Parkinson’s Disease is a neurodegenerative disorder, which results in both motor and non-motor impairments. Depression is one of the most common non-motor symptoms for people with Parkinson’s Disease, ranging from 20-50%, with a 2022 systematic review and meta-analysis finding an overall prevalence of 38%. Depression in Parkinson’s Disease has been associated with worse motor symptoms, disability and quality of life. Exercise has been shown to result in smaller increases in Leva-dopa medications, improvements in gait speed and endurance, less disability and improved quality of life, but it’s effect on depressive symptoms is unclear. This systematic review aimed to estimate the effects of physical exercise interventions compared to control on depressive symptoms in people with Parkinson’s Disease, and also to investigate whether the effects differ by exercise type or intensity.
A search of two databases (PubMed and Web of Science) from inception to February 2022 was performed to identify randomised controlled trials evaluating physical exercise interventions. The participants were people with Parkinson’s Disease (no age range specified). The intervention was any type of physical exercise training of more than one session. The comparator could be either mild and regular physical activity programs (e.g. stretching only) or no physical exercise training. The primary outcome was the change in depressive symptoms. Three reviewers independently selected the trials, extracted data and evaluated trial quality. Disagreements were resolved through arbitration by a fourth reviewer. Trial quality was assessed using the Cochrane risk of bias tool, however no tool was used to evaluate the certainty of the evidence. Individual effect sizes were quantified for each study by calculating standardised mean differences (SMD) and 95% confidence intervals (CI). Then overall effect sizes were estimated by statistically incorporating individual effect sizes, using a random-effects meta-analysis model. Pre-defined moderator variable analyses were performed to determine whether the effects differ by exercise type (e.g. aerobic, strength, balance, flexibility or combined training) or intensity (e.g. light-moderate or moderate-vigorous).
Nineteen trials (1,302 participants) published between 2015 and 2021 were included in this review. Some trials had more than one exercise intervention and there were 23 total comparisons from the 19 trials. The trials were conducted in 10 countries from Asia, Europe, North and South America. All trials included men and women, with a range of mean age at enrolment of 59.3 to 75.5 years and range of mean disease duration of 1.8 to 8.0 years. Frequency of training was 1 to 5 sessions per week and the duration of the exercise programs ranged from 3 to 288 weeks, with most from 13 to 26 weeks. Combined exercise programs (e.g. balance and strength) were the most common type (14 programs), followed by aerobic training only (five programs), then flexibility training only (two programs) and one program each for strength training only and balance training only. Of the 14 combined training programs, 12 included aerobic training. Moderate-vigorous intensity exercise programs were the most common (17 programs) and six exercise programs involved light-moderate intensity exercise.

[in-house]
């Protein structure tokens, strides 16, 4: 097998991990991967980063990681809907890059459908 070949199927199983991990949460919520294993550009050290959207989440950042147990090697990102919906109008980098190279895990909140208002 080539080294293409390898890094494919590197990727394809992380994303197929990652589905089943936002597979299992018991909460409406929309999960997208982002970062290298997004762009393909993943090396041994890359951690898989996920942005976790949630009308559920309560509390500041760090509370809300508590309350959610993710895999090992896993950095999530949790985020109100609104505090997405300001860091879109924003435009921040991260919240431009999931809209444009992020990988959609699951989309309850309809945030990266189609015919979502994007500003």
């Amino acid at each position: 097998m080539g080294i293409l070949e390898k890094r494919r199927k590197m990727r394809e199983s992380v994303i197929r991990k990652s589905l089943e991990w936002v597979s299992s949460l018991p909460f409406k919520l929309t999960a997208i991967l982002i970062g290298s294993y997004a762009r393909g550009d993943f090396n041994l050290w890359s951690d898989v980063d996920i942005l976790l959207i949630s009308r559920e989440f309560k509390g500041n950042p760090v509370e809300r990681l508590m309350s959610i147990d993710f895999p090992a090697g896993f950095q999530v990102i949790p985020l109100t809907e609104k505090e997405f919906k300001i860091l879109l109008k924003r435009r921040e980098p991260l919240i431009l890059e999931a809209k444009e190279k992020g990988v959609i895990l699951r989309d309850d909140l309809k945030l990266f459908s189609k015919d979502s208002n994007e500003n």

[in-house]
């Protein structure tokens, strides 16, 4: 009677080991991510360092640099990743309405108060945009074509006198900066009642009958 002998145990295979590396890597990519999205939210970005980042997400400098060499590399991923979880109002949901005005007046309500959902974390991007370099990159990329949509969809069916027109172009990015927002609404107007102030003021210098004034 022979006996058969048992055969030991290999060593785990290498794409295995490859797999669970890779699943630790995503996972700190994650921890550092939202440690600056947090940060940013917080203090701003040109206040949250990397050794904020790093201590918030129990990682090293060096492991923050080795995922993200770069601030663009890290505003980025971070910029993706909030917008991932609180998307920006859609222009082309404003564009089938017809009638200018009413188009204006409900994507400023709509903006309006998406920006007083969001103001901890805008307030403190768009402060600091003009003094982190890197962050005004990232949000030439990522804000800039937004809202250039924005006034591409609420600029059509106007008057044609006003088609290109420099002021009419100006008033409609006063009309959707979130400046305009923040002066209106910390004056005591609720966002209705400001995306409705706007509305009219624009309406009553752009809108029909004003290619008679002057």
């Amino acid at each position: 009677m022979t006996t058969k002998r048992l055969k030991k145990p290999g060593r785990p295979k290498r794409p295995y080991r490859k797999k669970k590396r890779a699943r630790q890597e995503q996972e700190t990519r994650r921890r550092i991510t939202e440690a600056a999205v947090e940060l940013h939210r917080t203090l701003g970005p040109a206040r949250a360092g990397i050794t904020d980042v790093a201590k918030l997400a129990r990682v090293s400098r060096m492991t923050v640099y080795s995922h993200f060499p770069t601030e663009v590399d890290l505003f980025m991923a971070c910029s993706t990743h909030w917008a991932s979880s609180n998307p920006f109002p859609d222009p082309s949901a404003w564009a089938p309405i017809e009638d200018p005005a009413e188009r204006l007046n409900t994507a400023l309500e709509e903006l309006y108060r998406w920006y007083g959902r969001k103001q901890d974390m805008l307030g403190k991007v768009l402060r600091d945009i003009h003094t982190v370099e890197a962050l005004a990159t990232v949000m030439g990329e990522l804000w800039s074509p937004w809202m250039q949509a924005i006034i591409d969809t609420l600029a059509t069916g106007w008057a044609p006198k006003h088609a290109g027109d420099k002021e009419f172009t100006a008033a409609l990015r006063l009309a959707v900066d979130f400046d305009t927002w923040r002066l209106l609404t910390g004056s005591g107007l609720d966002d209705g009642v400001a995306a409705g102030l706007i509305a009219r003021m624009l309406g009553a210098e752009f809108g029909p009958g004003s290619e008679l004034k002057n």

Overall, physical exercise interventions had significant positive effects on the reduction in depressive symptoms in patients with Parkinson’s Disease with a SMD of 0.83 (95%CI 0.52 to 1.14). The pre-defined moderator variable analysis revealed that combined exercise training programs had significant positive effects on the reduction in depressive symptoms in patients with Parkinson’s Disease with a SMD of 1.11 (95%CI 0.64 to 1.59), however neither aerobic training alone nor flexibility training alone had a significant effect. The other pre-defined moderator variable analysis revealed that both exercise intensities had significant positive effects on the reduction in depressive symptoms in patients with Parkinson’s Disease (light-moderate exercise intensity SMD of 0.97 (95%CI 0.52 to 1.42) and moderate-vigorous exercise intensity SMD of 0.78 (95%CI 0.41 to 1.15)).
Physical exercise interventions have significant and large positive effects on the reduction in depressive symptoms in patients with Parkinson’s Disease. These effects are more closely associated with exercise type than exercise intensity.